As a diamond jeweller and having married into family of diamond experts (my husband is a third-generation diamond trader), it comes as no surprise that I am always on a path to keep learning and challenging myself within the diamond world.
The diamond world has advanced dramatically thanks to the technology and science we now have available for studying the stones and understanding the potential of what lies beneath its rough exterior.
To believe that only a generation ago, none of this was possible and our polishers were doing everything by hand is just incredible.
Today, each stone is scanned and analysed to establish where the finished gemstone can be outlined. We have to consider how much polished diamond can we get from the rough (is it better to have one large stone or two smaller?) and how quickly it will take to polish and get them ready for us to use in our jewellery pieces.
And with this Zimmi Diamond (and in fact, all coloured diamonds), we also need to consider what is the best cut to accentuate and intensify the intense yellow colour.
Each rough diamond has a cutting or cleaving plan that is marked up to show the facets and angles the polisher wants to achieve. There are no guarantees that the stone will not shatter or be destroyed during this process which is done with a diamond saw or laser.
Regardless of the science and technology that has been done, success here also comes down to the skill and expertise of the polisher who will be able to navigate this process and establish the rough shape and size of the final gemstone before it goes to final polishing.
It can take many many hours on the polishing table to begin revealing the beauty underneath. Here we can see the essence of the Zimmi Diamond beginning to show itself after several hours in on the diamond polishing wheel.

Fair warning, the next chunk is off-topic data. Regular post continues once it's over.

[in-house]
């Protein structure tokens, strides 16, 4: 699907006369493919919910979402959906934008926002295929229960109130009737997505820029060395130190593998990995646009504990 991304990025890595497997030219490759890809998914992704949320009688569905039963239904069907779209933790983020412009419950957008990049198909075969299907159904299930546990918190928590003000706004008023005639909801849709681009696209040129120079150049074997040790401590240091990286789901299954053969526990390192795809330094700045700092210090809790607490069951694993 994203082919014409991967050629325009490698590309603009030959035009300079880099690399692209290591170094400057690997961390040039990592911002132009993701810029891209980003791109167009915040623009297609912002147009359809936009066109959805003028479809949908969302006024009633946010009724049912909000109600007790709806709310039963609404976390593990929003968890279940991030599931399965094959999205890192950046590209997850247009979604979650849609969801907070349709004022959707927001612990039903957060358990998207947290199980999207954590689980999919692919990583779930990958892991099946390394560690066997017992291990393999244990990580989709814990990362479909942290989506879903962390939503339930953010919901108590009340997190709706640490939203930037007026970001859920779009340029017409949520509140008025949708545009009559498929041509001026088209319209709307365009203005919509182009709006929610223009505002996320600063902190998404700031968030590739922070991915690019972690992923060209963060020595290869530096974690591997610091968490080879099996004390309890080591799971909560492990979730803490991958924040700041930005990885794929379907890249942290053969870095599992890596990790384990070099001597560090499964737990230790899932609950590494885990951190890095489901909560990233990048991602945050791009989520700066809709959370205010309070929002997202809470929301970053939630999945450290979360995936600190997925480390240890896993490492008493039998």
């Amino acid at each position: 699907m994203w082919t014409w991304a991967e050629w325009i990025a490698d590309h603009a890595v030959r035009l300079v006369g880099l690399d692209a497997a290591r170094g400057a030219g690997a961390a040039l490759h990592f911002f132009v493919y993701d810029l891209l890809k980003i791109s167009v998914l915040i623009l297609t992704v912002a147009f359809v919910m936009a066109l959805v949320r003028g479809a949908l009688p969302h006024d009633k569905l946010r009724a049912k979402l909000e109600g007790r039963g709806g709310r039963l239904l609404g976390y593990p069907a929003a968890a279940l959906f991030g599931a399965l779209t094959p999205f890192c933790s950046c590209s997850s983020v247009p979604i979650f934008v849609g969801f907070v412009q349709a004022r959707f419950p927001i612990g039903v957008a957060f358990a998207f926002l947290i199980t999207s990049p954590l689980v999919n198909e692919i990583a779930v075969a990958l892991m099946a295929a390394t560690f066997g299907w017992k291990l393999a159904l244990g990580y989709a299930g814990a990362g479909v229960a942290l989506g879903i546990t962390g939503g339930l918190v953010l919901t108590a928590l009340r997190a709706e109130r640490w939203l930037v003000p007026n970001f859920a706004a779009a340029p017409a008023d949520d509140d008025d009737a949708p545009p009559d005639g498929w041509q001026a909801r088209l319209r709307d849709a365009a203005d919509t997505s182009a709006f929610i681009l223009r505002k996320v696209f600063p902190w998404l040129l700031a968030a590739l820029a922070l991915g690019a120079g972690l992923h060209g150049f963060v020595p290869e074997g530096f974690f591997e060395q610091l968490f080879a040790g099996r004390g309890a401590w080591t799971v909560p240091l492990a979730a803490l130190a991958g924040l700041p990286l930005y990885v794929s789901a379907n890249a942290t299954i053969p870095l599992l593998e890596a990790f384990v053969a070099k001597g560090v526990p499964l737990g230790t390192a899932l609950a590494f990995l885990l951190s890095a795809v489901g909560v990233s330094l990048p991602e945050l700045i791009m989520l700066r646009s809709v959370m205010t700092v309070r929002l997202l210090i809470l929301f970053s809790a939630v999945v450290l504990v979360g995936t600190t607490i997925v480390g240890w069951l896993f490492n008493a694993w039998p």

In order to polish the stone, the Zimmi is held in a bracket at a specific angle to introduce the facets (or sides) of the stone. It is then placed on the diamond disc which uses a paste made from diamond dust – hence the phrase ‘diamond cut diamonds’ – to create the first of the 57 sides (or facets) that our stone will eventually have.
A diamond polisher is constantly reviewing their work to ensure there are no marks or abrasions left on the stones. It is essential that all 57 facets are equal and symmetrical as the value of the stone and the final look of the diamond is only guaranteed with this level of detail and constant monitoring during every step of the polishing process. Using these loupes to magnify the stone surface x10 (there are higher magnifications available for diamond polishers) allows us to check the finished effect.
While a polishing studio may be a world away from the glamour and style of the diamond jeweller’s atelier, here is where the magic happens – where the diamonds are transformed from the rough and unpolished rocks that surfaced from the depths of the earth ready to be transformed forever. Here is the polisher’s wheel that will use the paste made with diamond dust to achieve a strong enough buffer against the rough diamond surface.
After months of preparation and polishing, the gemstone is starting to emerge. There is more to be done with the facets and bringing out the natural yellow colour but just this process alone has opened my eyes to the patience and skill that is required to get to this point – elements that I do not claim I have! But understanding the whole journey a diamond makes from the depths of the earth to my clients final jewellery piece is something that I feel will only make me a better jeweller and give me a deeper understanding of what is needed to make something so precious and eternal.
My first polished diamond, and even more importantly for me… a Zimmi Diamond. It took me countless days to create this beauty and while I know one of our clients will love it just as much as I do (especially if it’s in one of our engagement rings!) – I can’t help but want to keep it for myself. But for now it is onto the next one…